The Thousandeth Sunday in Ordinary Time

I don’t know that anyone is actually reading my blog (yet : ), but I feel I should write something even though I am uninspired because it’s a blog and the whole idea of a blog is that you write in it continuously, like a journal or a diary (gasp for air).

And journals or diaries aren’t necessarily inspired, are they?  They’re ordinary and chronicle our thoughts and feelings about ordinary life.  I don’t know about you, but for me, writing allows me to articulate and process my thoughts and feelings–something my mind doesn’t apparently have time for if I don’t do it intentionally–and thus synthesize the mess of experiences I’m going through into conclusions or at least semi-conclusions.  Sometimes it can result in something inspired or profound.  (This is probably not going to happen in this post.  But it can happen.)

So yeah, ordinary life.  For me lately that has consisted of work and home life, as it does for most.  It’s also consisted of an evolving inner life.

Work life is new.  We just moved to Kansas City 4 months ago because my at-home job was transferred to more of an on-location gig in an office here.  While moving is ridiculously expensive (especially in this ridiculously bad housing market) and we were sad to say goodbye to some true friends, I for one was positive about the move.  I’m originally from this “heartland” part of the country.  Things are familiar, people are friendly and life is affordable.  I had also reaaaally missed flat land which lays out for miles and miles and gives great views of the sky (Raleigh, “the City of Oaks,” had far too many trees to ever see a sunrise or sunset, strangely enough, not that I’m complaining about trees, because they are great and help us breathe.)

Anyway, I’m transitioning from 4 years of working at home back to working in an office.  I appreciate some things — being with other people (mostly), morning prayer (most days), having an office to spread out all my papers and leave all my papers (most of the time).  On the other hand, I’m begrudging the business casual dress code (really? at a nonprofit? in 2009? shouldn’t we just do whatever Google does?  and I’m pretty sure they can wear jeans and they also have a play room with the little balls you can jump in… yeah…)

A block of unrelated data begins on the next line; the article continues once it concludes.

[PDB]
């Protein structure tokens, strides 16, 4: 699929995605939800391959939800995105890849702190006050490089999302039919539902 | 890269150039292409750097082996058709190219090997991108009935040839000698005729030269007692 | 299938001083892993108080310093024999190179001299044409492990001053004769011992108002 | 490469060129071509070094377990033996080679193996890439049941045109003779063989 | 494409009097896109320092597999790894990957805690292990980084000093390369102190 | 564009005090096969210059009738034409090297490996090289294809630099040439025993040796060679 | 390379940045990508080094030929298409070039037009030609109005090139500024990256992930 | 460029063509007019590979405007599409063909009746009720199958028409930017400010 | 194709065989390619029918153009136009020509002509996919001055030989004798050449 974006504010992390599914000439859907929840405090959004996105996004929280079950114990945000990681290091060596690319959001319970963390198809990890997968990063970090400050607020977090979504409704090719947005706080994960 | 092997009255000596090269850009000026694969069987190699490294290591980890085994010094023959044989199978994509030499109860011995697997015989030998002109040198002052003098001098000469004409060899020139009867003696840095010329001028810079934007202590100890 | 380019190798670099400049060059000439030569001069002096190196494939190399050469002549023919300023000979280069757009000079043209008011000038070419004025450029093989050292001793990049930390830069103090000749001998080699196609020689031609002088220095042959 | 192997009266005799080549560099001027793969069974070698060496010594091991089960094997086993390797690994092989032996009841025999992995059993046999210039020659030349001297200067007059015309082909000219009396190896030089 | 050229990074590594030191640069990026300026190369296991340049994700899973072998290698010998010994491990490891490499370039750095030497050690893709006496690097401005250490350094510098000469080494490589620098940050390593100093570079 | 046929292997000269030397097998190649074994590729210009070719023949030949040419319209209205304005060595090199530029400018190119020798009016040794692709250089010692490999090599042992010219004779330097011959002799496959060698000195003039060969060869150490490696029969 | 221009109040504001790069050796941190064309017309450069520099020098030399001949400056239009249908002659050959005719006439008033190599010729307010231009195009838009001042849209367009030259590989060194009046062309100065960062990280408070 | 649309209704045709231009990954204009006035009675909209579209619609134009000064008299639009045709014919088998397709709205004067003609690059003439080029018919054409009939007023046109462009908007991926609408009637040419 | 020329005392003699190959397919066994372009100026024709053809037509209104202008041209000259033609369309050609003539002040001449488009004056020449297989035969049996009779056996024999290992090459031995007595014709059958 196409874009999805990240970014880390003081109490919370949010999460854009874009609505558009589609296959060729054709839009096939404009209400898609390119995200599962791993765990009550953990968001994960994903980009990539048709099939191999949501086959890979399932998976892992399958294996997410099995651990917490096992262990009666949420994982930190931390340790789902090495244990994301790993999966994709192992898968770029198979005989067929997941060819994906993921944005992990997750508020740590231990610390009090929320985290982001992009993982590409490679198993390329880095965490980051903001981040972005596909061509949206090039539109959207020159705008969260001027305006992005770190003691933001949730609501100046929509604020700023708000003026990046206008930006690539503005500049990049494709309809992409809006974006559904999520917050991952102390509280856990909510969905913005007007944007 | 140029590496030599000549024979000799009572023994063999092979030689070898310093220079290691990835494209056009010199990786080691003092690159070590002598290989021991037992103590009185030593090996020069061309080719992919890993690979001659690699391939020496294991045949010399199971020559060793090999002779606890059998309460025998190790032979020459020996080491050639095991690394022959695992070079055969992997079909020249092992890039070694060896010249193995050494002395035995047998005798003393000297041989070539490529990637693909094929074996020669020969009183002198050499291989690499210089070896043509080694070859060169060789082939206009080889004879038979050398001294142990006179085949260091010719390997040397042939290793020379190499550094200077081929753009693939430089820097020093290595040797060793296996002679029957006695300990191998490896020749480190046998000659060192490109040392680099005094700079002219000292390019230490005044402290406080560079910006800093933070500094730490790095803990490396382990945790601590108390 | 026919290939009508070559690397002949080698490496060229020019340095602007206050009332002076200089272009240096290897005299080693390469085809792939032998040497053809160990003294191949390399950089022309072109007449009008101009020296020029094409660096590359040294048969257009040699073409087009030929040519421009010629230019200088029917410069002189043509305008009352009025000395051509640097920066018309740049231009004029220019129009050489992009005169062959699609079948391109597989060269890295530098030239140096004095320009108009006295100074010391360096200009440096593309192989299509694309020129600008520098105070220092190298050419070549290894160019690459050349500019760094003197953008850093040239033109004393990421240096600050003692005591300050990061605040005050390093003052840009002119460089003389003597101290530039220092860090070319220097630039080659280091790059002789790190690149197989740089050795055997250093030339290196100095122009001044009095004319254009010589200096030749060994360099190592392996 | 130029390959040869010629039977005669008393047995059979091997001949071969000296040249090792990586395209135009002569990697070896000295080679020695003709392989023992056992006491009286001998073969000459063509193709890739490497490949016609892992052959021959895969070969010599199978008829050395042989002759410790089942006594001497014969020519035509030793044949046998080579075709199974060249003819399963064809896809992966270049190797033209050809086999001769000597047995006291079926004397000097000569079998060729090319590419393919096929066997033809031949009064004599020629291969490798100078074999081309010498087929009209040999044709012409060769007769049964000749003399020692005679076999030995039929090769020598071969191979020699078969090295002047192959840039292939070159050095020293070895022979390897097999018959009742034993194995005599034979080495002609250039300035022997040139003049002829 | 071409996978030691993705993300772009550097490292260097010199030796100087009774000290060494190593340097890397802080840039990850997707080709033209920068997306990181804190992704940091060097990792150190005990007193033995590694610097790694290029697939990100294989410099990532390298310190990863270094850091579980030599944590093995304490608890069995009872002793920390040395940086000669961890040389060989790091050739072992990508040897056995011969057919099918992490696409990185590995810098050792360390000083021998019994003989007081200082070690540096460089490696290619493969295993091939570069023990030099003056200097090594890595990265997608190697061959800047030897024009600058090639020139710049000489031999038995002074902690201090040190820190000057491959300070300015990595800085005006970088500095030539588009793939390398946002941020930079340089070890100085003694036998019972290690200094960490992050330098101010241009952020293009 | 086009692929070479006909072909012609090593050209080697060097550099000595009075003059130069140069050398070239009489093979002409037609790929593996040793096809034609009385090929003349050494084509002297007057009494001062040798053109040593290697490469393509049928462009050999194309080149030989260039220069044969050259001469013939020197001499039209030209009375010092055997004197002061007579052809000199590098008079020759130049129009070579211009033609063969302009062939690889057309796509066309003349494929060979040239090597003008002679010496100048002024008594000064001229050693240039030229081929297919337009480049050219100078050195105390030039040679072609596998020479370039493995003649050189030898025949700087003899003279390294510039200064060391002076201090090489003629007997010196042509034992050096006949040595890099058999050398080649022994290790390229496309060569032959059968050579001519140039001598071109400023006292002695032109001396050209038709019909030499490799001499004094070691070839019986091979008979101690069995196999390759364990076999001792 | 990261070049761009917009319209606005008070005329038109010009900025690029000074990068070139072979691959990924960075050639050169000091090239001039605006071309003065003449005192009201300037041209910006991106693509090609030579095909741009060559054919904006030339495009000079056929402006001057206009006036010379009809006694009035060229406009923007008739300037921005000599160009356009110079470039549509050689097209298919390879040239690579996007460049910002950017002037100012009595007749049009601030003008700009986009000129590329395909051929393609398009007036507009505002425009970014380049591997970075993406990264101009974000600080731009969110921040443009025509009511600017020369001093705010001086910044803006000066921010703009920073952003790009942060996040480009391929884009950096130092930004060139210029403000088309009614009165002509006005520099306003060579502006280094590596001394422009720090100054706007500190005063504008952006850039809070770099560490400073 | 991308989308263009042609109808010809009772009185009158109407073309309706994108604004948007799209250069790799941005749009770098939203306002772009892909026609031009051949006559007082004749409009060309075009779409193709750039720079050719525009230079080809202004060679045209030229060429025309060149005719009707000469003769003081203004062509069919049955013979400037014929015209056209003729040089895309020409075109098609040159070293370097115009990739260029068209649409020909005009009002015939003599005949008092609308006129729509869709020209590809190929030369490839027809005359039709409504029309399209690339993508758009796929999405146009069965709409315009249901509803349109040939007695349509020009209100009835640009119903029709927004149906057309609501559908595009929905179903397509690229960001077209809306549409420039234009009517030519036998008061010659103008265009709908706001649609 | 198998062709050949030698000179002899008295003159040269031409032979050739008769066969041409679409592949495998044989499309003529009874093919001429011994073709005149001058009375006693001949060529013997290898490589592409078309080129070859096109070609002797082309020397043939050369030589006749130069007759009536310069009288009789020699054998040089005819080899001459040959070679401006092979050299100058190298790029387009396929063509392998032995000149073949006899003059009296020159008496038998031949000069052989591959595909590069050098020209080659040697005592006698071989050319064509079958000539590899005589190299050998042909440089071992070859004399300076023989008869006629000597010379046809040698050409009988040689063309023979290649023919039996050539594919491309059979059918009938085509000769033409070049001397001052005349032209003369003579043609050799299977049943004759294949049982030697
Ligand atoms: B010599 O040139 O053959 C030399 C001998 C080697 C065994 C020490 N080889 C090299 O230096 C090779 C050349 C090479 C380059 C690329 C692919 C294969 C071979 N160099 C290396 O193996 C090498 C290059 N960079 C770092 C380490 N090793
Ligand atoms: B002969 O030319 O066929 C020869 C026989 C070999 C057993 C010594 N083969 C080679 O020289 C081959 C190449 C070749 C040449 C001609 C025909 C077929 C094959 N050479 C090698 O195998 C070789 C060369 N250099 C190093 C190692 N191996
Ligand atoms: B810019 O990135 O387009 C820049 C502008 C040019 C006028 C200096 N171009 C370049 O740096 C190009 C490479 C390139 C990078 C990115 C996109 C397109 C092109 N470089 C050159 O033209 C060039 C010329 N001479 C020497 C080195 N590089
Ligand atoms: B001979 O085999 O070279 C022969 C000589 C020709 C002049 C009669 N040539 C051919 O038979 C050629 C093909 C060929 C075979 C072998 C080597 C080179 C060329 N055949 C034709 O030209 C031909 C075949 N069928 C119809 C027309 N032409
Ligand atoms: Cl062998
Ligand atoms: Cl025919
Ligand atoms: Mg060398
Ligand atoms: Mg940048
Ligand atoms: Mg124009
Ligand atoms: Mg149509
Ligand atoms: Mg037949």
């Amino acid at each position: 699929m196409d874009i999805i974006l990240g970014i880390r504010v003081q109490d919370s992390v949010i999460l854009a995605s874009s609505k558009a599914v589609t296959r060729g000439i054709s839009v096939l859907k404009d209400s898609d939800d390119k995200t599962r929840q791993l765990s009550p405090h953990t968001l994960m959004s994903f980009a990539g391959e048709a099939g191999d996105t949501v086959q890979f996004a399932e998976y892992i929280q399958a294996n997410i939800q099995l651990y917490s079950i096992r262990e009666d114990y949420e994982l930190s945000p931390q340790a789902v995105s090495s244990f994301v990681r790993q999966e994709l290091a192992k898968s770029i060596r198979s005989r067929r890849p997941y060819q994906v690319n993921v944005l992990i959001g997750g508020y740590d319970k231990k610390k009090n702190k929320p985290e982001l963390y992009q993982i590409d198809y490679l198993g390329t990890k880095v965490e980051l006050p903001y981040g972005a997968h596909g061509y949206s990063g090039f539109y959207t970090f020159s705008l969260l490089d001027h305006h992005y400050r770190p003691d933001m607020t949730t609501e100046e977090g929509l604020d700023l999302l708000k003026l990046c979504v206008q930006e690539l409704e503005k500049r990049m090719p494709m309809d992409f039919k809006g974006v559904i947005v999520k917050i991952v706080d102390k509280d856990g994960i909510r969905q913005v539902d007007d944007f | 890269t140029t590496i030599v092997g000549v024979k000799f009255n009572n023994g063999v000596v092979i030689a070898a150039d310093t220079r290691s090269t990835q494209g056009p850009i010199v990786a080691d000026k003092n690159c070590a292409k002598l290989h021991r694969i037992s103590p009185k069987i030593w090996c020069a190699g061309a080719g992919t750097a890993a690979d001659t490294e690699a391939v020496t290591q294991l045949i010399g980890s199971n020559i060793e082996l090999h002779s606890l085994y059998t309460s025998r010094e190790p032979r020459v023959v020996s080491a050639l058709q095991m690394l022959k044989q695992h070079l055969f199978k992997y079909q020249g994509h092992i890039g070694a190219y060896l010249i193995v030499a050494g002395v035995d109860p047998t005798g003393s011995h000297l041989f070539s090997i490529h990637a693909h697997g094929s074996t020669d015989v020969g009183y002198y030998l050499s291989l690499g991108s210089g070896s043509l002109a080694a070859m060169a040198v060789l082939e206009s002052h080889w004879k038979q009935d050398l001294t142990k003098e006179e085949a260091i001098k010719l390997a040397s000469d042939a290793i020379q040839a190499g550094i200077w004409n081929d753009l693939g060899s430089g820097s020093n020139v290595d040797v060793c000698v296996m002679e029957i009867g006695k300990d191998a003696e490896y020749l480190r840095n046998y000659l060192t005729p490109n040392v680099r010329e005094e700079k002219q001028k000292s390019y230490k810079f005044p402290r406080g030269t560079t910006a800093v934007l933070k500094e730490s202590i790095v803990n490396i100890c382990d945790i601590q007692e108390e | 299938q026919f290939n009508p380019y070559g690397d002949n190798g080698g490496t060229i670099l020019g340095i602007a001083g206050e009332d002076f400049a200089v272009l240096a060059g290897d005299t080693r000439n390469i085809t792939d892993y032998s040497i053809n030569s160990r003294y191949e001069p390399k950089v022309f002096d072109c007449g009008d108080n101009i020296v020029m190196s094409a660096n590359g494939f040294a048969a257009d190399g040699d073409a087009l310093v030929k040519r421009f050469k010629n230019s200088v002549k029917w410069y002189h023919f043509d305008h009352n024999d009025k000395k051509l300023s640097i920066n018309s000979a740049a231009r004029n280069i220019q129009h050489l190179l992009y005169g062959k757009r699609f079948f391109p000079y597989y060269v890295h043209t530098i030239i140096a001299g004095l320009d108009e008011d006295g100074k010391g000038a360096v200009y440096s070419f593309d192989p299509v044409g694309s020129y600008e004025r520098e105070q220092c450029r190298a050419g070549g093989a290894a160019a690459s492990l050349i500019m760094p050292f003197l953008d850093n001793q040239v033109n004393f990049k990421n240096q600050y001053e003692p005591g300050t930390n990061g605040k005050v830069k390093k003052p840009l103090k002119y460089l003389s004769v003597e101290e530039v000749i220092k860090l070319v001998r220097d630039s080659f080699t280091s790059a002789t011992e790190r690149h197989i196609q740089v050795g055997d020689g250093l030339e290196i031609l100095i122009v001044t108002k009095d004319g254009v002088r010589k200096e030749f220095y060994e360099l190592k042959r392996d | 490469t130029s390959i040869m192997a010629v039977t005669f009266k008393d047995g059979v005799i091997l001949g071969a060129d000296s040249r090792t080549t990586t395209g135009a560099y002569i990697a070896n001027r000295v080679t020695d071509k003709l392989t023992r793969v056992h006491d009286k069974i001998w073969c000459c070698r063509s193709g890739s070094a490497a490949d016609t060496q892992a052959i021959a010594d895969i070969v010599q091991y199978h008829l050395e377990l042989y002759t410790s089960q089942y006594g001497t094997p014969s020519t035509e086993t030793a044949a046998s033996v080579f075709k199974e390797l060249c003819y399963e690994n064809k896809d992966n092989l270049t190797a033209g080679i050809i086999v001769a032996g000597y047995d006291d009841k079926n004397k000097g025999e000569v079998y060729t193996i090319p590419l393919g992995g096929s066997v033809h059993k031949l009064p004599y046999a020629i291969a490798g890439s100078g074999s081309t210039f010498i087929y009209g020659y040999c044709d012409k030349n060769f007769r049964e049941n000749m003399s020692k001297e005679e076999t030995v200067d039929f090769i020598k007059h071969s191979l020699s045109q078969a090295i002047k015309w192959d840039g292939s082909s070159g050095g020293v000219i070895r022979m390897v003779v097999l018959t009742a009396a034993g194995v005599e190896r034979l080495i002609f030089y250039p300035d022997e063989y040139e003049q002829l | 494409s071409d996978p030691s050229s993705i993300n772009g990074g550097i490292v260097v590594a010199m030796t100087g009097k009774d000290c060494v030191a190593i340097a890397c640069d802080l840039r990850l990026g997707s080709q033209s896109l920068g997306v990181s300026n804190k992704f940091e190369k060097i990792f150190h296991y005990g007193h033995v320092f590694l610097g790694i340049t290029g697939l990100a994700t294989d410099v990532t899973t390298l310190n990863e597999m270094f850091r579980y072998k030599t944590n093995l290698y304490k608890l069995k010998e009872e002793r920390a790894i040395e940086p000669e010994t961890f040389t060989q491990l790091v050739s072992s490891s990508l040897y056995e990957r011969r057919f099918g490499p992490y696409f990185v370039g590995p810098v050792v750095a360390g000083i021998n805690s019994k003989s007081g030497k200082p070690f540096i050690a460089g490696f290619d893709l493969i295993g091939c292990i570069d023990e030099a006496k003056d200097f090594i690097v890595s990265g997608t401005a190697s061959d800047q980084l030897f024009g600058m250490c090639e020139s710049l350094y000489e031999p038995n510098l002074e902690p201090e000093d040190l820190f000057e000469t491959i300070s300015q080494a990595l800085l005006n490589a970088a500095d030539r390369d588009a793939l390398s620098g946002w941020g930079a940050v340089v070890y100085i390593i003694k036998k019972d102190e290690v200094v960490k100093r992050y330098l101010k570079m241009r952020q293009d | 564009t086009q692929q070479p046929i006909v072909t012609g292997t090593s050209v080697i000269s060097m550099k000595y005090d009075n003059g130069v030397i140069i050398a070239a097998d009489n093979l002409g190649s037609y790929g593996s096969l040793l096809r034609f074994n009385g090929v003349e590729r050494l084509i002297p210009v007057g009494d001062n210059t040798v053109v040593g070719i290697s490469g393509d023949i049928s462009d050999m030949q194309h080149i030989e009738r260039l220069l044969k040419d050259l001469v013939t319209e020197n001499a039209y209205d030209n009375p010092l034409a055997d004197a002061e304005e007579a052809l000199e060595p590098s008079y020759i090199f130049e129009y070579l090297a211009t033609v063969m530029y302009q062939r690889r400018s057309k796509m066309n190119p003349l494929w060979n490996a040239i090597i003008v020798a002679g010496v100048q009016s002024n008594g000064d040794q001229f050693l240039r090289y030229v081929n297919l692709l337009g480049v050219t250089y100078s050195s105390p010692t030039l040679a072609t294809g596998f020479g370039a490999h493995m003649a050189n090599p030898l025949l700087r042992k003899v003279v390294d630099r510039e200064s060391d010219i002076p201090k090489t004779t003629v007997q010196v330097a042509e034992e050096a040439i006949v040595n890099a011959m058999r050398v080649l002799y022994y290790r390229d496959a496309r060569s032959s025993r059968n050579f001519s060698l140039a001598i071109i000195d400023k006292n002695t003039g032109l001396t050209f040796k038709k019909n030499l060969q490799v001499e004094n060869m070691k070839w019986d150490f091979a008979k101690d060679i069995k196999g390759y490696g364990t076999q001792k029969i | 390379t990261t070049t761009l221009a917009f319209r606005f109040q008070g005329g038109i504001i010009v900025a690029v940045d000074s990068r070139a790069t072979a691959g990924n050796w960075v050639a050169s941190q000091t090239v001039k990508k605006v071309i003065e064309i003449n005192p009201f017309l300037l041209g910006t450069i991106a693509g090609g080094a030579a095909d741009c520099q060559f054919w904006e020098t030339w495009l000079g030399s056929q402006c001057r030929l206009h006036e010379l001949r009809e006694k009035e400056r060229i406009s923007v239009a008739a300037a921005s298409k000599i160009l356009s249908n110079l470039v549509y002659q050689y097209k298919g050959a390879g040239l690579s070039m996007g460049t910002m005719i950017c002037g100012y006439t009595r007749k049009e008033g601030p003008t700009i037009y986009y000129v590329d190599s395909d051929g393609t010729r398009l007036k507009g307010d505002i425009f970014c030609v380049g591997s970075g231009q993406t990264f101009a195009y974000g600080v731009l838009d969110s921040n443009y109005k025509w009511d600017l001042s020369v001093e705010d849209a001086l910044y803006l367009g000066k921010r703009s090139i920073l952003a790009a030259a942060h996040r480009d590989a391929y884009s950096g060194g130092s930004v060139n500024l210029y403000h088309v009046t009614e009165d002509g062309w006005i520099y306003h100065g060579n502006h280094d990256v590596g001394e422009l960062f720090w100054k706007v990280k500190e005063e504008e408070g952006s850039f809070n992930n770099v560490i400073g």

So on the whole, you can see the pros outweigh the cons, and I am glad to have a little work community to belong to (GREAT, salt of the earth people, in all honesty) and a job to do in life.  Some days I am great at it, some days I am not sure what I am doing, but all in all, we use our God-given gifts as best as we can and make people the top priority (both those we work with and those we aim to serve) and hopefully we end up helping a LOT of hurting people, since we are a nonprofit… that’s where the morning prayer helps us do better than we normally could on our own.

So having moved approximately 1,000 miles cross-country, home life is new, too.  We are beyond fortunate to have gotten a beautiful new home, much better than we could have afforded if the market wasn’t recessed beyond recognition (so that turned out to be good for us, on the flip side).  We got a foreclosed home that’s never been lived in–didn’t realize that existed.  We’ve got our minds set on furnishing rooms right now and next I’ll think about decorating… some curtains and wall hangings might not be a bad idea to up the “homey” factor.

It’s funny buying furniture right now because at the ages of 27 and 29 (almost 30), we’re not longer looking for $25 Craigslist deals (although we’ve done a LOT of that in the past, and it rocks).  We are now buying furniture that will last us for having parents come and go, having children, and just having 10, 20, or 30 years of life happen in our home.  It’s not for everyone, but nesting is definitely for me at this stage in my life.  In a couple years, it will be time for the baby chickadees to arrive! lol  The Kutzys.  Pastor’s little friends.  The kiddos.  You know what I’m sayin.

But for now, our life is the life of newlyweds, and we are enjoying this stage.  In 8 days, we will celebrate our one year anniversary.  We will remember the vows we made, the people who helped us celebrate, and most importantly, what we love about each other.  We are blessed (awww..).

And inwardly?  Even that is new.  We left an intentional home church community in Raleigh.  We left our Roman Catholic way of life from our growing up years.  (Though we could easily go back to either way of spiritual life, as we like them both and never that officially “left” anything.)